On Stage at Curtis

Contemporary Music Presented by 8th Blackbird and Curtis’ Ensemble 39

A joint recital of contemporary music presented by 8th Blackbird and Curtis’ ensemble 39. eighth blackbird is a contemporary ensemble based in Chicago. They are currently in a three-year residency at the Curtis Institute. “ensemble 39″ is a chamber group of Curtis students and alumni, coached by eighth blackbird. Their program:

Music by Curtis student composers inspired by Monteverdi’s 8th Book of Madrigals
First up, six works by Curtis student composers receive their world premieres; each work is inspired by Monteverdi’s eighth book of madrigals, also known as the Madrigals of Love and War. Each work is performed by ensemble 39:
Daniel Temkin: Parade; Andrew Hsu; Thomas Oltarzewski: Monteverdi Sketches; Gabriella Smith: Green Mountain, Red Expanse

Lang: These Broken Wings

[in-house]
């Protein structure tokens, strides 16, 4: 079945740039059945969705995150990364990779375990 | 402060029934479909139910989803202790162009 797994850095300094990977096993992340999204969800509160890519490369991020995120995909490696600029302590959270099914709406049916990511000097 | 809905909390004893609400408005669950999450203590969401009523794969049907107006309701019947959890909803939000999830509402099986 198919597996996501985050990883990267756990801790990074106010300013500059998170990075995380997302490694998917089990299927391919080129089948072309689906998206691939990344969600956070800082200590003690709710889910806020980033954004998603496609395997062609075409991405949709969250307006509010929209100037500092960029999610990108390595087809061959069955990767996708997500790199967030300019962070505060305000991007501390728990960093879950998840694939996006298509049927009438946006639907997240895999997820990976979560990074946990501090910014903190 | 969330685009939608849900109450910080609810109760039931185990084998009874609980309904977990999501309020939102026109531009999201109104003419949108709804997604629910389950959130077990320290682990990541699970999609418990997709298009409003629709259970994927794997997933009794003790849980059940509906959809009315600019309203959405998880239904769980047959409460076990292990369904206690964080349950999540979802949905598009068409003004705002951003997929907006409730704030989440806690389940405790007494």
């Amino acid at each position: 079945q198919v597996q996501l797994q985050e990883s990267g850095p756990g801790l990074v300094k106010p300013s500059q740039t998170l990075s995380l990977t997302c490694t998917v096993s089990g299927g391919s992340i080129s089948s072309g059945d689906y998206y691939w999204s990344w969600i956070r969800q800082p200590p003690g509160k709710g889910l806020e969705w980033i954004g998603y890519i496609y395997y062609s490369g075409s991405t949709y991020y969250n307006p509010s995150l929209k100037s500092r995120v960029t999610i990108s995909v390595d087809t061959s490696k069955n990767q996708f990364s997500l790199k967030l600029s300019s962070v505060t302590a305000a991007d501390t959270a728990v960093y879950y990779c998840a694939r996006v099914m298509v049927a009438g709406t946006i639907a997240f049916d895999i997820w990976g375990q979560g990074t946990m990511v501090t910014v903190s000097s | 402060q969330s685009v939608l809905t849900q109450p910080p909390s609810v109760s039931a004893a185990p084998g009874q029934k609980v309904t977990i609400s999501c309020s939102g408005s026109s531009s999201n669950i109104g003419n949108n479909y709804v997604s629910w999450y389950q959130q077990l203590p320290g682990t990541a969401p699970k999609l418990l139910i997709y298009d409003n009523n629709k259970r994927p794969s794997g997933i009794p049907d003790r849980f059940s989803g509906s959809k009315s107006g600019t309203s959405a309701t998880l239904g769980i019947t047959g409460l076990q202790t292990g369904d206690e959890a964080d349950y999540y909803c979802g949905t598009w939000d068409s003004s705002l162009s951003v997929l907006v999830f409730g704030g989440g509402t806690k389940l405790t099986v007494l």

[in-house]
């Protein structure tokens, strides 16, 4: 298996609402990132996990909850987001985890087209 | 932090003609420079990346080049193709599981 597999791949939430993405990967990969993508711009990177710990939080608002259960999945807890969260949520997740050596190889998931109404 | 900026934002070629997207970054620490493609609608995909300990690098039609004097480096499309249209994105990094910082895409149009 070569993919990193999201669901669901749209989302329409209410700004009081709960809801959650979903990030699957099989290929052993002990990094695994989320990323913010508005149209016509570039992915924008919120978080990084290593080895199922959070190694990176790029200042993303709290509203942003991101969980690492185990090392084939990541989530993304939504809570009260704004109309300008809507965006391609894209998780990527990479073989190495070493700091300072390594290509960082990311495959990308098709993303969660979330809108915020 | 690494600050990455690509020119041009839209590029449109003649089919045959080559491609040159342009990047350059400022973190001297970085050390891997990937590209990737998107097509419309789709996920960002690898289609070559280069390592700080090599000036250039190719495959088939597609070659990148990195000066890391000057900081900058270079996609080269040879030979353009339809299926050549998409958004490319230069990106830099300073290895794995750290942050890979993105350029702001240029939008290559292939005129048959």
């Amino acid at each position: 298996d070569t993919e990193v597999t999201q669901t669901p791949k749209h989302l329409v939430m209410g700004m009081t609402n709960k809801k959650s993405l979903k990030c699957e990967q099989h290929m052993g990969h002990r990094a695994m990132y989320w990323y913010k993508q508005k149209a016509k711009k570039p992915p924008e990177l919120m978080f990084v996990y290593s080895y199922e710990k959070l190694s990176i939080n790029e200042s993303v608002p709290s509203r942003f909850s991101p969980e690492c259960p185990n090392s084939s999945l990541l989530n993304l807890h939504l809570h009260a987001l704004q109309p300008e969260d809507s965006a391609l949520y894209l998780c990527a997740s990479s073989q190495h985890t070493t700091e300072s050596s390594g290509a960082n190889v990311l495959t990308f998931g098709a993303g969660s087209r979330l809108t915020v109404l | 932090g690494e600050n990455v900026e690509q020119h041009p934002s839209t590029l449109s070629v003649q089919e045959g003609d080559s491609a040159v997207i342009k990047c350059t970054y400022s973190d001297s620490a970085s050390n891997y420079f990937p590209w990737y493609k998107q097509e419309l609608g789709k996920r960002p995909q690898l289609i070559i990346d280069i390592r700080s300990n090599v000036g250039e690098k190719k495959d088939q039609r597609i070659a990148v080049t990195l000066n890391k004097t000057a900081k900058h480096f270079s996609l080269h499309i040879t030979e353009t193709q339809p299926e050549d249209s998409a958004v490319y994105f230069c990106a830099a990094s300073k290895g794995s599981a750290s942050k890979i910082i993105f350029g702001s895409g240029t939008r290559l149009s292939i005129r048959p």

eighth blackbird
Tim Munro, flutist of eighth blackbird, told us that the final movement of this three-part work was the closest his group would ever get to being rock stars on stage. Here’s what composer David Lang has to say about his music:
“The three movements of “these broken wings” concentrate on three different physical and musical challenges. The first movement consists of music that requires incredible stamina and intense concentration. Sad, falling gestures dominate the slow second movement, and I gave the vague but hopefully inspiring instruction that the players should drop things when they are not playing. In the last movement I wanted to make a music that danced and pushed forward, in the hope that it would encourage the musicians to do so as well.”

Musical Word of the Week: Madrigal
“The term ‘madrigal’ has two distinct applications. One is to a poetic form and its musical setting as a secular song cultivated in Italy in the 14th century; the other is to a type of secular song that flourished in Italy in the 16th and early 17th centuries, also spreading to most other European countries, one of the most important genres of the late Renaissance. These two types are not related in anything other than name.”
Note: The Madrigals of Claudio Monteverdi, who lived from 1567 to 1643, certainly fall into the latter category.
(from the Oxford Dictionary of Music)

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